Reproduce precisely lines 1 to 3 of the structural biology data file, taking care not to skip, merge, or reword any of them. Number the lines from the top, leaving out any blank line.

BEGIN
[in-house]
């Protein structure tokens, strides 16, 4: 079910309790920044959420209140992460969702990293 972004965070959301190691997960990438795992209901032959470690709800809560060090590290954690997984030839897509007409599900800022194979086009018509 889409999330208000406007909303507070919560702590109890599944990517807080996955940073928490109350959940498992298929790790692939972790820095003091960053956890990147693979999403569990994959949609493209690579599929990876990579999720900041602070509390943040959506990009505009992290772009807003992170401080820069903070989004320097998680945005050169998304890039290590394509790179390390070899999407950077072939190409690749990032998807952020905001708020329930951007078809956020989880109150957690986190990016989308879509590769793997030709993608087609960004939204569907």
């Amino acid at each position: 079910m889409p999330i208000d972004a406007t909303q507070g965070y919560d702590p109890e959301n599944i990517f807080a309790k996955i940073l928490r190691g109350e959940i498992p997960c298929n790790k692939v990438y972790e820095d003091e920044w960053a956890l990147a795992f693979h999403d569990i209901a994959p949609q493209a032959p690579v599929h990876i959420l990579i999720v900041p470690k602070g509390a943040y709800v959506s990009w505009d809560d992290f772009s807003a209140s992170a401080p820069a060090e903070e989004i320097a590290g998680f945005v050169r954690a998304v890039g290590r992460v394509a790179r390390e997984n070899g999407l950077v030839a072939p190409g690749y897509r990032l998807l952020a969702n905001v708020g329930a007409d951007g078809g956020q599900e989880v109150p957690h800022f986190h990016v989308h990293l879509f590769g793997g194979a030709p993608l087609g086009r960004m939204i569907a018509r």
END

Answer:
[in-house]
């Protein structure tokens, strides 16, 4: 079910309790920044959420209140992460969702990293 972004965070959301190691997960990438795992209901032959470690709800809560060090590290954690997984030839897509007409599900800022194979086009018509 889409999330208000406007909303507070919560702590109890599944990517807080996955940073928490109350959940498992298929790790692939972790820095003091960053956890990147693979999403569990994959949609493209690579599929990876990579999720900041602070509390943040959506990009505009992290772009807003992170401080820069903070989004320097998680945005050169998304890039290590394509790179390390070899999407950077072939190409690749990032998807952020905001708020329930951007078809956020989880109150957690986190990016989308879509590769793997030709993608087609960004939204569907």
């Amino acid at each position: 079910m889409p999330i208000d972004a406007t909303q507070g965070y919560d702590p109890e959301n599944i990517f807080a309790k996955i940073l928490r190691g109350e959940i498992p997960c298929n790790k692939v990438y972790e820095d003091e920044w960053a956890l990147a795992f693979h999403d569990i209901a994959p949609q493209a032959p690579v599929h990876i959420l990579i999720v900041p470690k602070g509390a943040y709800v959506s990009w505009d809560d992290f772009s807003a209140s992170a401080p820069a060090e903070e989004i320097a590290g998680f945005v050169r954690a998304v890039g290590r992460v394509a790179r390390e997984n070899g999407l950077v030839a072939p190409g690749y897509r990032l998807l952020a969702n905001v708020g329930a007409d951007g078809g956020q599900e989880v109150p957690h800022f986190h990016v989308h990293l879509f590769g793997g194979a030709p993608l087609g086009r960004m939204i569907a018509r």